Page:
The Jews of Burma have a long and interesting history
The history of the Jews of Burma is linked to that of Myanmar’s largest cities and grandest institutions.
Myanmar (formerly known as Burma) and the Jews have an incredible albeit little-known history together. The first recorded Jew in the country of Burma came in with a bang and left a lasting legacy – Solomon Gabriol was a commander in the army of King Alaungpaya, responsible for founding he Konbaung Dynasty and its much-storied and famed capital which stands to this day, Rangoon (Yangon) in 1755.
The history of Jews of Burma is mainly tied to that of the Jews in India and the development of the British Empire. In the 19th century, Jewish merchants from India and Baghdad began establishing sizable communities in Rangoon and Mandalay trading cotton and rice. At its height the community of Jews of Burma stood at 2,500 members. Jews were so established that Rangoon had a Jewish mayor in the early 20th century!
With the Japanese invasion in 1942, many Jews fled to India due to fears of being seen as British spies or sympathizers. The Jews kept tight relations within Burma however, and those manifested in Burma becoming the first country in Southeast Asia to recognize the State of Israel. The two countries and leaders were so close that David Ben-Gurion visited Burma and struck up a lasting friendship with U Nu, Burma’s first Prime Minister. Israel opened its first Diplomatic mission in Yangon in 1953, and in 1957 it became an embassy. Both nations shared a Socialist outlook in their early years and until today cooperate in many different fields, such as agriculture, health and education.
In 1962, the Burmese military toppled the government and nationalized businesses. Most of the remaining Jews left, however one man and his family stayed – Moses Samuels. The Samuels family has looked over the Mesmuah Yeshua Synagogue in Yangon for generations. Moses Samuels inherited the task of synagogue caretaker from his father Isaac Samuels and before that his grandfather. After his recent passing at the age of 65 from throat cancer, his son Sammy Samuels, a graduate of New York’s Yeshiva University, will assume the role of keeping the synagogue open. Sammy Samuels (Aung Soe Lwin) has already made a bit of modern history in the state as he and his wife Zahava Elfhady (Ei Ei Phyo) were recently married, marking the first Jewish wedding in Myanmar in 27 years.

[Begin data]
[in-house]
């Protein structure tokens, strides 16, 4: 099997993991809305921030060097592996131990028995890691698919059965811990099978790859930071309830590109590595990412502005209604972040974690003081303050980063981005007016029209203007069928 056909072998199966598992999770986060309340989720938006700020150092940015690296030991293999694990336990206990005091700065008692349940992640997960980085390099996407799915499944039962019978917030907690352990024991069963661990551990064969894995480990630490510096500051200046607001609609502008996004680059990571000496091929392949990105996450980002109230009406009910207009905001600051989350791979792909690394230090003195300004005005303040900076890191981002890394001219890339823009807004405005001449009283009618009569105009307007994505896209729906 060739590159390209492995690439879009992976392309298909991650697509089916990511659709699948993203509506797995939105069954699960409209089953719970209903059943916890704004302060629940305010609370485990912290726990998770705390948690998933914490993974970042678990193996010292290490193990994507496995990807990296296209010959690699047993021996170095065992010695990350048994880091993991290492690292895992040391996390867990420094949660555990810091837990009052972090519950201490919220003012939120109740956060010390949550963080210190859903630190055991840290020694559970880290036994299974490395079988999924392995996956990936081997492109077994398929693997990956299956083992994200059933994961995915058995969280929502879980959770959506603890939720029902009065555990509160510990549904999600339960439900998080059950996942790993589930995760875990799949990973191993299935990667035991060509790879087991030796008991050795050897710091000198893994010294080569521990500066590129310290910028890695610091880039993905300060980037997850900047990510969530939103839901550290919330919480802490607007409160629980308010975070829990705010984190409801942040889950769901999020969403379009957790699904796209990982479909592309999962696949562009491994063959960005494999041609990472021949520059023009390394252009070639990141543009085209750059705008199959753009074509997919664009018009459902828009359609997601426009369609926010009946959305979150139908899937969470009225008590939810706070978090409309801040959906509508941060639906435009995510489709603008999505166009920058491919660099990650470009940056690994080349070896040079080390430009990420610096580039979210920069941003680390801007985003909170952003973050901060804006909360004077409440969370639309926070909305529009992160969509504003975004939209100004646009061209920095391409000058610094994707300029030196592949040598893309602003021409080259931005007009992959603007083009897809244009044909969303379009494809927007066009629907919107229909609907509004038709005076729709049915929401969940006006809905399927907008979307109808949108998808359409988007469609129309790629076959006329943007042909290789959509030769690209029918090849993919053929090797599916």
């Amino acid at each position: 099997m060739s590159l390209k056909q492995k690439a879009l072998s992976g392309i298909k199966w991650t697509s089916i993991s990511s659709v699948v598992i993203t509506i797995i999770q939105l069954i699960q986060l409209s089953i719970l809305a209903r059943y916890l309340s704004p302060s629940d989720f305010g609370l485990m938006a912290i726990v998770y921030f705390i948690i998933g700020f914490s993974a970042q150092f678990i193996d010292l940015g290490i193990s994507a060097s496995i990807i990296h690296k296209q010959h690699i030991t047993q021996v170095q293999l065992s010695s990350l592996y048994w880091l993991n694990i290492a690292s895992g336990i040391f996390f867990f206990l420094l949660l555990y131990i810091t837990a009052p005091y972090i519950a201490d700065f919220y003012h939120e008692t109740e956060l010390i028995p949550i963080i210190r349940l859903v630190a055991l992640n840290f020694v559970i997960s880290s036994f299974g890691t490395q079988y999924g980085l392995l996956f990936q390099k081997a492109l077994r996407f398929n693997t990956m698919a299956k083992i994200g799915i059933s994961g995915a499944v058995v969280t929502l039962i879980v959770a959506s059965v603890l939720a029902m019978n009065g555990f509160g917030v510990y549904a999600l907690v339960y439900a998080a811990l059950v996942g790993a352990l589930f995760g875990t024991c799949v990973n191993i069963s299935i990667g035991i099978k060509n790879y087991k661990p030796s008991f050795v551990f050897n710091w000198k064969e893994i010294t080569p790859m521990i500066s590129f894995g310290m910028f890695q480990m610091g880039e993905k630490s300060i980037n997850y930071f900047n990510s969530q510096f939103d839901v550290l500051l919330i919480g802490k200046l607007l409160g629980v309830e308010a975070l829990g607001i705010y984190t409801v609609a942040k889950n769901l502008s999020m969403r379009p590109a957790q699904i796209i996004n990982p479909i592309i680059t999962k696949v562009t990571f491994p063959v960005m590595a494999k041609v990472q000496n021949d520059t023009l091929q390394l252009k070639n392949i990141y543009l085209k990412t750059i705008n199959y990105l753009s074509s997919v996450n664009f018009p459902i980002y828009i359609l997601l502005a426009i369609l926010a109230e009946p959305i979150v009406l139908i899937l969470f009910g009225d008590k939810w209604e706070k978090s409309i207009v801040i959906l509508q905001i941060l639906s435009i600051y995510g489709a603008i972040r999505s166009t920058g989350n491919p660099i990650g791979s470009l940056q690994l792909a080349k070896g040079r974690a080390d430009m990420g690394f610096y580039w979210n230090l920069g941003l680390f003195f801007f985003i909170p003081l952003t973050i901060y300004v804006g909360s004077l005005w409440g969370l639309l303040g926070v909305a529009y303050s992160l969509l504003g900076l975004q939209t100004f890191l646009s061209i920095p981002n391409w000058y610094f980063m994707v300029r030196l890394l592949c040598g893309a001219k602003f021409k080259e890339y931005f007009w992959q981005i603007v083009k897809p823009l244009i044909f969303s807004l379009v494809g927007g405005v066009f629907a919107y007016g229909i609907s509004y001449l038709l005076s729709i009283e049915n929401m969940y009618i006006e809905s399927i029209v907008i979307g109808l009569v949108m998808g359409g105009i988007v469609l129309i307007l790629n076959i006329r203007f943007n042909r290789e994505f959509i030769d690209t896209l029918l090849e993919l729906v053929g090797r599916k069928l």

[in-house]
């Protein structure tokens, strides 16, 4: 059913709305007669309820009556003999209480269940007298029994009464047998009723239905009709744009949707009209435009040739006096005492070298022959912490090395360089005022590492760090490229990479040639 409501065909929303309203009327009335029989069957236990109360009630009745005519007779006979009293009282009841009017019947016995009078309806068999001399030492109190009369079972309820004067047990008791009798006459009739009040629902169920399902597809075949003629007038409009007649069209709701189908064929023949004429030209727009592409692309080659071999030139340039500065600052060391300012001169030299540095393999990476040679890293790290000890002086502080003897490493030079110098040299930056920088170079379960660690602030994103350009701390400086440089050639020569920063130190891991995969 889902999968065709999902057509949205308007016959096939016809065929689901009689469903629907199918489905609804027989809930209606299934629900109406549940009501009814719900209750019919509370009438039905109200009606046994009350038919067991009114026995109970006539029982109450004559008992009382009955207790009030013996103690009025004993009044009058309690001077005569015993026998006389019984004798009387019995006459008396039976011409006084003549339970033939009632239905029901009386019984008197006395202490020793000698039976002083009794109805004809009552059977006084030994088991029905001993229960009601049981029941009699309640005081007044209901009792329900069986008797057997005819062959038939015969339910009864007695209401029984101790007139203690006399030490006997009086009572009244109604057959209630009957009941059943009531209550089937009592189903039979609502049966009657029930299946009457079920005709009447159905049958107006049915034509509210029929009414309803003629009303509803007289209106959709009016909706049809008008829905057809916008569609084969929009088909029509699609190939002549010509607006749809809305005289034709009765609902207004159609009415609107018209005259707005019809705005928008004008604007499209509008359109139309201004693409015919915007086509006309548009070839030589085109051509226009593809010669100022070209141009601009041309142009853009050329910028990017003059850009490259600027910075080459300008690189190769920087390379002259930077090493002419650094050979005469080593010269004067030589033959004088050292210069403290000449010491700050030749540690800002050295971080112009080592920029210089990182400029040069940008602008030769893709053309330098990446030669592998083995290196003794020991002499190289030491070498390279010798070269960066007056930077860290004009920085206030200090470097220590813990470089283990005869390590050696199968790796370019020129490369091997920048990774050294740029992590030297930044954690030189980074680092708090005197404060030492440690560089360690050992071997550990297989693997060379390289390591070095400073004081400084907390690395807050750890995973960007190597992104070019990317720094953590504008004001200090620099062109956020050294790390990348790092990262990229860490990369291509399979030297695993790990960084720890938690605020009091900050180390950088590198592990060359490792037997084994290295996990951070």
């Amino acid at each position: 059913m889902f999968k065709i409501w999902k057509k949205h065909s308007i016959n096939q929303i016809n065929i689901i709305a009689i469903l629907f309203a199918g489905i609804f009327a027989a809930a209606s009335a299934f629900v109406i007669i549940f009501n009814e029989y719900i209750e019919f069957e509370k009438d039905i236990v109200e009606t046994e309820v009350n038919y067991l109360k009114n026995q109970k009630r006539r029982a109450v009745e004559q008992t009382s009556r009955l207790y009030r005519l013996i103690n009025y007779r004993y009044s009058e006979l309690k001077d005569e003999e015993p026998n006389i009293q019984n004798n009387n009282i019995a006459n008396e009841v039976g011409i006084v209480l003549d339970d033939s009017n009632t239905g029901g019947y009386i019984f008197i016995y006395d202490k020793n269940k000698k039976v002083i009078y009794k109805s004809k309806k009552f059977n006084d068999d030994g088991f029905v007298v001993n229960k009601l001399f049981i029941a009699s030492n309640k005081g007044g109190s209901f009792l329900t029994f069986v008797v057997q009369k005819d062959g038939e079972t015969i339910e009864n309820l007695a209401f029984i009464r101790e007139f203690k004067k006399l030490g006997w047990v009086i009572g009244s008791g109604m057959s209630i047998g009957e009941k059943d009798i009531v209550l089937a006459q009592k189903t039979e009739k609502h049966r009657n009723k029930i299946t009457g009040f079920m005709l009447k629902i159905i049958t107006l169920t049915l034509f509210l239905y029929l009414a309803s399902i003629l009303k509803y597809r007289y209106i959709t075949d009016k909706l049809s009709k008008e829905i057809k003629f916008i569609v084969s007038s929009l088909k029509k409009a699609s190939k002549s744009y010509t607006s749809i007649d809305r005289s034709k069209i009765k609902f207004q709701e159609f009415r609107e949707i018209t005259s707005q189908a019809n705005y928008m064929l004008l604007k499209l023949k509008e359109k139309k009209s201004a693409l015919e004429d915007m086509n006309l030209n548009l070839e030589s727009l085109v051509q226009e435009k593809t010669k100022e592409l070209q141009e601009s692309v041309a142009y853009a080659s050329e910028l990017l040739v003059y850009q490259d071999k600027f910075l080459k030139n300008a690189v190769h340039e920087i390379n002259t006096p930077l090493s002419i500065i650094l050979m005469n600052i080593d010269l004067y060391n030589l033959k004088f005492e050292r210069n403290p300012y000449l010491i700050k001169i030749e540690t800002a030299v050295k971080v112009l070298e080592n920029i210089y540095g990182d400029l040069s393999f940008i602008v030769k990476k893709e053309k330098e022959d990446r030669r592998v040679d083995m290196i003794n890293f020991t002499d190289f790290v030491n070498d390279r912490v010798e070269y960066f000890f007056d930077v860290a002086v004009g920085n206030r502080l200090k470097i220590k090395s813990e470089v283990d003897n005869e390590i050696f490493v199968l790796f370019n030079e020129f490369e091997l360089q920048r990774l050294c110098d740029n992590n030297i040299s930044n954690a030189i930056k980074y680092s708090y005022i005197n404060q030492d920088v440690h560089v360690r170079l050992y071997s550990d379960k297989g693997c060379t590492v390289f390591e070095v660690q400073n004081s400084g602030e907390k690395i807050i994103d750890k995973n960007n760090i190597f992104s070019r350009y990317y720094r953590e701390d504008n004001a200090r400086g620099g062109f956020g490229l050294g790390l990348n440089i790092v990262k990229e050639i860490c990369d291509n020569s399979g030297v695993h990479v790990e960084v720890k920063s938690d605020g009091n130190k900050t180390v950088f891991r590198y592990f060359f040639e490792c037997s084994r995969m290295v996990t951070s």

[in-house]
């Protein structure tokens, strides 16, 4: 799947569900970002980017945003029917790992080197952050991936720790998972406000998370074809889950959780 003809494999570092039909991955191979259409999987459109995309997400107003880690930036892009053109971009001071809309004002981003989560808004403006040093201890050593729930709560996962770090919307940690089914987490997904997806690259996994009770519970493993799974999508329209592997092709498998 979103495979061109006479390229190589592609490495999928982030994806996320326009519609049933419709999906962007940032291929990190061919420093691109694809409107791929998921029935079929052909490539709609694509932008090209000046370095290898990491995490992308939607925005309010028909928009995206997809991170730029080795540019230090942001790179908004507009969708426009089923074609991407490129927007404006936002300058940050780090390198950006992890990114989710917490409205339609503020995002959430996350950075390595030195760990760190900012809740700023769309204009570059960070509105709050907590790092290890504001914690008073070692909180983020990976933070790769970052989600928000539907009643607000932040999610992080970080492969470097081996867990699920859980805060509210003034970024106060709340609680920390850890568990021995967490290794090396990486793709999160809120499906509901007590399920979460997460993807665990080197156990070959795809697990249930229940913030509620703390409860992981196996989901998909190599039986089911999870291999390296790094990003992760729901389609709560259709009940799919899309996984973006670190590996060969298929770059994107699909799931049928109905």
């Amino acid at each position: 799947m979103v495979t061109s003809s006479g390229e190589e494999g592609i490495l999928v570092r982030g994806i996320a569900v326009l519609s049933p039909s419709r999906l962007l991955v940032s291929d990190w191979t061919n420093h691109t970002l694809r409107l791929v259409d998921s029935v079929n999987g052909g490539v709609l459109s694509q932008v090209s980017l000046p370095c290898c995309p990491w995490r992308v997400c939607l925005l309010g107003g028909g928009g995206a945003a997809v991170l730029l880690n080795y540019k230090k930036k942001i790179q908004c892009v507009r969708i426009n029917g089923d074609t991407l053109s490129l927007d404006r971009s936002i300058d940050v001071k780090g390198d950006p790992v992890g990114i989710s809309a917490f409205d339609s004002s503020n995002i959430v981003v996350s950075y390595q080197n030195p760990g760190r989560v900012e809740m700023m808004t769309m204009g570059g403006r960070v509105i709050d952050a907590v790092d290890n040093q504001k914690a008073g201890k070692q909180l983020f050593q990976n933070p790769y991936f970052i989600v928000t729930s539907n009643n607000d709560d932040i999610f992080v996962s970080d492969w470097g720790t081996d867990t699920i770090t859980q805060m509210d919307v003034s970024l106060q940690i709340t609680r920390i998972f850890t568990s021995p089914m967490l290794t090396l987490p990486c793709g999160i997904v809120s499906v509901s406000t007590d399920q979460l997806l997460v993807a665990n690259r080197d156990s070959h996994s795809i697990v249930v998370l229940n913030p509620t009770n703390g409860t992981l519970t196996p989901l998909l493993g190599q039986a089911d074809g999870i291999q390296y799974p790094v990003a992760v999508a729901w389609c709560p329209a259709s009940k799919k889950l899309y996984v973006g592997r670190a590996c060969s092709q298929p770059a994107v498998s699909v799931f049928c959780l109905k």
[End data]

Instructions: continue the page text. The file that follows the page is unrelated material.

I recently visited the Mesmuah Yeshua Synagogue in Yangon and was blown away not only by its beauty but its sheer size. Immaculately kept, the 2-story temple which was built in 1896 and once housed 126 Torah scrolls still maintains its presence amongst the street market outside. Most of the electronic, food and clothing vendors each carry signs adorned with a Magen David (Star of David) which mean that first, you are close to the synagogue, and second, that tourists should visit their shops!
The synagogue, located down the road from the famous Sule Pagoda, is built with blue and white tile, blends a British Colonial-era feel with the warmth of a small-town American synagogue like Piqua or Ashtabula, Ohio. Knowing that you are now part of a small remnant of a once-thriving community is a strange feeling in and of itself, but the history, the location in the heart of the city and the distinction for which it’s held and appreciation of what it stands for is, quite frankly, a feeling I won’t soon forget and a privilege that I’m proud to now be part of.
Sources: Wikipedia, JewishTimesAsia